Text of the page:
Cohen, Irun. Tending Adam’s Garden: Evolving the Cognitive Immune Self. San Diego: Academic Press, 2000. An engaging, erudite entry by the Weizmann Institute of Science immunologist to the present reconception of the immune system as an ecology of nonlinear networks that dynamically organize themselves. By so doing, immune responses become cognitive and decisive in kind, similar in activity to self-organizing brains. Just as our neural capacity creates itself out of on-going experience, so somatic immune reactions arise from its vicarious environment. So then as for Adam, our own self makes up its unique individuality. The quote is from the topical headings for a ‘Self-Organization’ section. (For Cohen’s recent work see Explaining a Complex Living System: Dynamics, Multi-scaling and Emergence, with David Harel in Journal of the Royal Society Interface 4/175, 2007.)
Cognitive systems organize themselves as they evolve; what is self-organization and learning? Biologic evolution is the self-organization of species. Individual and cultural self-organization is somatic. Complexity is progressive. (82)
Cornish-Bowden, Athel. Putting the Systems Back into Systems Biology. Perspectives in Biology and Medicine. 49/4, 2006. Although this phrase is much bandied about today in biological science, in actuality, as researchers admit, the reductive project goes on as usual. To truly conceive and carry out imperative systemic studies of life, we need to recall the earlier contributions of the philosophical biologists Ludwig von Bertalanffy and Robert Rosen.
Cornish-Bowden, Athel, et al. Beyond Reductionism: Metabolic Circularity as a Guiding Vision for a Real Biology of Systems. Proteomics. 7/6, 2007. A typical article from a special issue on Systems Biology which the long quote well conveys.
The definition of life has excited little interest among molecular biologists during the past half-century, and the enormous development in biology during that time has been largely based on an analytical approach in which all biological entities are studied in terms of their components, the process being extended to greater and greater detail without limit. The benefits of this reductionism are so obvious that they need no discussion, but there have been costs as well, and future advances, for example, for creating artificial life or for taking biotechnology beyond the level of tinkering, will need more serious attention to be given to the question of what makes a living organism living. According to Robert Rosen's theory of metabolism-replacement systems, the central idea missing from molecular biology is that of metabolic circularity, most evident from the obvious but commonly ignored fact that proteins are not given from outside but are products of metabolism, and thus metabolites. Among other consequences, this implies that the usual distinction between proteome and metabolome is conceptually artificial - however useful it may be in practice - as the proteome is part of the metabolome. (839)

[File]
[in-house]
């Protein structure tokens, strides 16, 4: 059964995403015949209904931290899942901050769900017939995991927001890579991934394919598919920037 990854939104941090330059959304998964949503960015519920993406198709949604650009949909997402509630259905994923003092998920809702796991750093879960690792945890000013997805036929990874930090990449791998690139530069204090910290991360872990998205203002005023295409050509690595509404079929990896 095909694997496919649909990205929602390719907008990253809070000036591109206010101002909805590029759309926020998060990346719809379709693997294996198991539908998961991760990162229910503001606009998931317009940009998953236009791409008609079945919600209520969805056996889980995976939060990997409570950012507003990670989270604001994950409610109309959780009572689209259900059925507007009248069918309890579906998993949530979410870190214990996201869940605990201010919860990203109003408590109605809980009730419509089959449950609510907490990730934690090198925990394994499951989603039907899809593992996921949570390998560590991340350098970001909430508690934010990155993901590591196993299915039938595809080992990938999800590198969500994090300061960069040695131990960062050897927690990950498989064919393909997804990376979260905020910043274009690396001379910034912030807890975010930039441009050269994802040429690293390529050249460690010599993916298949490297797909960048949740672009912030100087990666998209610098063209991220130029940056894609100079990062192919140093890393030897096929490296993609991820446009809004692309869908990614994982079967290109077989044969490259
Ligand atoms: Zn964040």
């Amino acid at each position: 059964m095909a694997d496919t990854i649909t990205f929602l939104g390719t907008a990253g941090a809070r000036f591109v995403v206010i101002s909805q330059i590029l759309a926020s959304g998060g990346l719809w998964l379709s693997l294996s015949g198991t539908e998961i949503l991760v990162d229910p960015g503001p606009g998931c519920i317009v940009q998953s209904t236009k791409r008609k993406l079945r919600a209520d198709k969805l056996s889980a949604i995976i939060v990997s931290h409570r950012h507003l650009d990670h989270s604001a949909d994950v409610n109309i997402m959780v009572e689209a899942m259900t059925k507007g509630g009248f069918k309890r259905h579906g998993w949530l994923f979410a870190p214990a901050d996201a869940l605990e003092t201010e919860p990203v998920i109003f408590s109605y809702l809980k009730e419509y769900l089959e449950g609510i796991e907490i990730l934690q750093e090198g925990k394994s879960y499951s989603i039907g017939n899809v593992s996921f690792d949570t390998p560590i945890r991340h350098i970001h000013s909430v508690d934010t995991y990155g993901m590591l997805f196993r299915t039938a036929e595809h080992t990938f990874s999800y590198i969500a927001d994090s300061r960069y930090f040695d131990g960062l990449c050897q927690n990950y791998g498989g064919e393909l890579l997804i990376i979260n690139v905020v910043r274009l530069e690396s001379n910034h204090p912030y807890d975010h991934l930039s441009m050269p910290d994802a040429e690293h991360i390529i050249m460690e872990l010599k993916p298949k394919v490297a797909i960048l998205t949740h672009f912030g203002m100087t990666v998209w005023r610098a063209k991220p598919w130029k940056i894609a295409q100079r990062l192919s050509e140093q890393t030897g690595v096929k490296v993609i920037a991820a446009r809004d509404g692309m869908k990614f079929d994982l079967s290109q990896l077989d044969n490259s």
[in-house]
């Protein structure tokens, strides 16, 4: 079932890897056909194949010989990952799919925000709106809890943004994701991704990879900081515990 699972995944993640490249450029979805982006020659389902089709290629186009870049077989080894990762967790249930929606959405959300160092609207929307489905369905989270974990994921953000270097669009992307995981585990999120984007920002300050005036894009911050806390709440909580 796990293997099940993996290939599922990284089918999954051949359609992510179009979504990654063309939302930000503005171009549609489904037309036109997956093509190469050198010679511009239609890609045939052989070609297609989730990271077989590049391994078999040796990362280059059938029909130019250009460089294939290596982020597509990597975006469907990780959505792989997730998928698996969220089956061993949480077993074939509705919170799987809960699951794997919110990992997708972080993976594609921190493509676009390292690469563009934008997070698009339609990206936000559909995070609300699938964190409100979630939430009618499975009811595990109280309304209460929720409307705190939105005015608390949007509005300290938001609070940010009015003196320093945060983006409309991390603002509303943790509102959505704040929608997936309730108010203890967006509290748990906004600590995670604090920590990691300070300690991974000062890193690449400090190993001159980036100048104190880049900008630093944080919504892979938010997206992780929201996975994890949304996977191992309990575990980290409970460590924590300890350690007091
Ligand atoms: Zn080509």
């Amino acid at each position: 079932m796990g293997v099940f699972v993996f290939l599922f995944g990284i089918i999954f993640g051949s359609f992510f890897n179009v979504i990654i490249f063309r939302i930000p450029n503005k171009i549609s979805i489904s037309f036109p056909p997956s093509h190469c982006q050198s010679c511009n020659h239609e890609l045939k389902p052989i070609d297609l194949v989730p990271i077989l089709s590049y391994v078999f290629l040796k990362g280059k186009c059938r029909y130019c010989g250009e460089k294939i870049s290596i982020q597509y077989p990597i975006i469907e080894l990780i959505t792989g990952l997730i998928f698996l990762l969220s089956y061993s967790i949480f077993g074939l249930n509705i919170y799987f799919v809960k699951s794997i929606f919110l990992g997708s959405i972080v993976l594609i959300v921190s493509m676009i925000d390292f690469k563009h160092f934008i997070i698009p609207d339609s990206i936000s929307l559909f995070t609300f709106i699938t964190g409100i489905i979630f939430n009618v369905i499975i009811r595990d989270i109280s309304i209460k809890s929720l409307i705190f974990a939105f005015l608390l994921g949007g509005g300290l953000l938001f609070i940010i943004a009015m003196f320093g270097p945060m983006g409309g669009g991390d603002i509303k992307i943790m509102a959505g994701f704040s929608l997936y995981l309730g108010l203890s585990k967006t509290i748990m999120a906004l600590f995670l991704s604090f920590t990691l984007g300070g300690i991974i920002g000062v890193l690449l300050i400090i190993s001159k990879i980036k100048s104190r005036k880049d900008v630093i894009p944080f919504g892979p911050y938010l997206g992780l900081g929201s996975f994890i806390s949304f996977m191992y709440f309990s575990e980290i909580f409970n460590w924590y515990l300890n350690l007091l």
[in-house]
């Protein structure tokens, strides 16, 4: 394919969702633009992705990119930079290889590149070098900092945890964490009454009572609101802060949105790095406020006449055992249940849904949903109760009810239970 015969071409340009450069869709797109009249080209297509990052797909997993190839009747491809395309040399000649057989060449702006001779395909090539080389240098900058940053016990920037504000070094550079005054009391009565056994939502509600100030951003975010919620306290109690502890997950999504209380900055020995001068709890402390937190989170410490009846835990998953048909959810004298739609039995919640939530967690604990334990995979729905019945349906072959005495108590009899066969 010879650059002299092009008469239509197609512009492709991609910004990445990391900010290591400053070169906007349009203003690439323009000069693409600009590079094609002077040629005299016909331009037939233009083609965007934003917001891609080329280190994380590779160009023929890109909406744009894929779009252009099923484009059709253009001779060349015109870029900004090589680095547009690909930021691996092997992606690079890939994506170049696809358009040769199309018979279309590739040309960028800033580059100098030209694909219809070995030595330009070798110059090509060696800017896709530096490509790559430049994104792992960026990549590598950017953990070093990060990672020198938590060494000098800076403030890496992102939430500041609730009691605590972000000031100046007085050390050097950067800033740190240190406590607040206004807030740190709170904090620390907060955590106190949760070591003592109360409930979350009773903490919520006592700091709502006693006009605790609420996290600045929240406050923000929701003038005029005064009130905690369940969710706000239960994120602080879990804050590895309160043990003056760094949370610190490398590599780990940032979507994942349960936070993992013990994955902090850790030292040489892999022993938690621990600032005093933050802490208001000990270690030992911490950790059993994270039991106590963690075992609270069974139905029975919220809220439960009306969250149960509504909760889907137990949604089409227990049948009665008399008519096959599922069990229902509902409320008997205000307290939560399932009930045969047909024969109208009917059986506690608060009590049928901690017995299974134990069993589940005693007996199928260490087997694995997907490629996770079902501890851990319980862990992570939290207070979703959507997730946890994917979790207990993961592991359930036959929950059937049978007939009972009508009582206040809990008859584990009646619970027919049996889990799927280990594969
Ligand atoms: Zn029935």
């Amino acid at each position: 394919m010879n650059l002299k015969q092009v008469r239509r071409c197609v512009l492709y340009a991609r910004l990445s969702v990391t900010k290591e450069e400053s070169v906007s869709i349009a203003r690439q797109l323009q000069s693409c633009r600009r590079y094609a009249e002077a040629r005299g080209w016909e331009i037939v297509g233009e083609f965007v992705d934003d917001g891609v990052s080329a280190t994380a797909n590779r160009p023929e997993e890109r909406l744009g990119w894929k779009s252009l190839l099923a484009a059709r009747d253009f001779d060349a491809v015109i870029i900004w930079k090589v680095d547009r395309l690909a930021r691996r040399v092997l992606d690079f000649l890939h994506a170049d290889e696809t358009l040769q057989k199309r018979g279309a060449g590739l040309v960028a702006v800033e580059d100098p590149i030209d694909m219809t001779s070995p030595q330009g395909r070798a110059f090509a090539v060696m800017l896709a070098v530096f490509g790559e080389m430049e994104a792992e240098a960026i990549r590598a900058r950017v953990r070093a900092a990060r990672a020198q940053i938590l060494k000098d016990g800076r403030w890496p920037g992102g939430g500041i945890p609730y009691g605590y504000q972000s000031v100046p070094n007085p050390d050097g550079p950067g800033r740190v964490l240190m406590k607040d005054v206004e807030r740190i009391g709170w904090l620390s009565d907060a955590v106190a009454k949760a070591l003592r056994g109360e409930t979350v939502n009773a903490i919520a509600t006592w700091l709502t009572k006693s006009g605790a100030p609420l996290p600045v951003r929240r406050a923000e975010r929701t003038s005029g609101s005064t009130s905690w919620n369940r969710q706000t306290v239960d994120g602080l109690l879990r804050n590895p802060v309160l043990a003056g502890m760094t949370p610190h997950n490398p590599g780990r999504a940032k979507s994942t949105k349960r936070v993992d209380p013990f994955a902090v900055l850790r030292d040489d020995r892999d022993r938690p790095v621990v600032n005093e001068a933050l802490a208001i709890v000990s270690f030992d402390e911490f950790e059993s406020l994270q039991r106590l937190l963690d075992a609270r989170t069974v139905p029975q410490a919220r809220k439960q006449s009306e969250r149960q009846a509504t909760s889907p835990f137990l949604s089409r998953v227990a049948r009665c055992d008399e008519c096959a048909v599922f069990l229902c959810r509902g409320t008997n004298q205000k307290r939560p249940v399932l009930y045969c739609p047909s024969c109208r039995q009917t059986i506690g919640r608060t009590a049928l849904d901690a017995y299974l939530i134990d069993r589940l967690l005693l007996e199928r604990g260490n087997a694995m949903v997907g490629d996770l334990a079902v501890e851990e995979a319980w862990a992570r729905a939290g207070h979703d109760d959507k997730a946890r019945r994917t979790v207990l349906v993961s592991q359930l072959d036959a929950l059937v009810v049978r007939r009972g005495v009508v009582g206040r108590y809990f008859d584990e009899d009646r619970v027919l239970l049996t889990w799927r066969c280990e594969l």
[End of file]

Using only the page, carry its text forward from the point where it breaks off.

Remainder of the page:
Coruzzi, Gloria and Rodrigo Gutierrez, eds. Plant Systems Biology. Oxford: Oxford University Press, 2009. Volume 35 of Annual Plant Reviews that dutifully covers the whole range of this budding approach from generic complexity principles by Reka Albert and Sarah Assmann, to their active presence from fauna genomes to the range of epigenomes, proteomes, metabolomes, and so on. Another integrative paper “Perspectives on Ecological and Evolutionary Systems Biology” by Christina Richards, et al continues into bioregional realms.
Danchin, Etienne, et al. Beyond DNA: Integrating Inclusive Inheritance into an Extended Theory of Evolution. Nature Reviews Genetics. 12/7, 2011. From our retrospect, genetic studies in the later 20th century first focused on identifying and sequencing molecular nucleotides. With this in place, a systems approach is now finding equally significant network relations between these genomic components. But as a result, the agency of “hereditary” is being widely extended from epigenetic to cultural reaches. With coauthors Frances Champagne, Anne Charmantier, Alex Mesoudi, Benoit Pujol, and Simon Blanchet, a new generation of researchers from France, England, and the U.S. scope out and synthesize this expansion, as the Abstract attests. With 162 references, the paper, available on Mesoudi’s website, provides a good summary of this epochal 21st century revision and expansion. See also Danchin's 2013 paper "Avatars of Information: Towards an Inclusive Evolutionary Synthesis" in Trends in Ecology and Evolution (Online March).
Many biologists are calling for an ‘extended evolutionary synthesis’ that would ‘modernize the modern synthesis’ of evolution. Biological information is typically considered as being transmitted across generations by the DNA sequence alone, but accumulating evidence indicates that both genetic and non-genetic inheritance, and the interactions between them, have important effects on evolutionary outcomes. We review the evidence for such effects of epigenetic, ecological and cultural inheritance and parental effects, and outline methods that quantify the relative contributions of genetic and non-genetic heritability to the transmission of phenotypic variation across generations. These issues have implications for diverse areas, from the question of missing heritability in human complex-trait genetics to the basis of major evolutionary transitions. (Abstract, 475)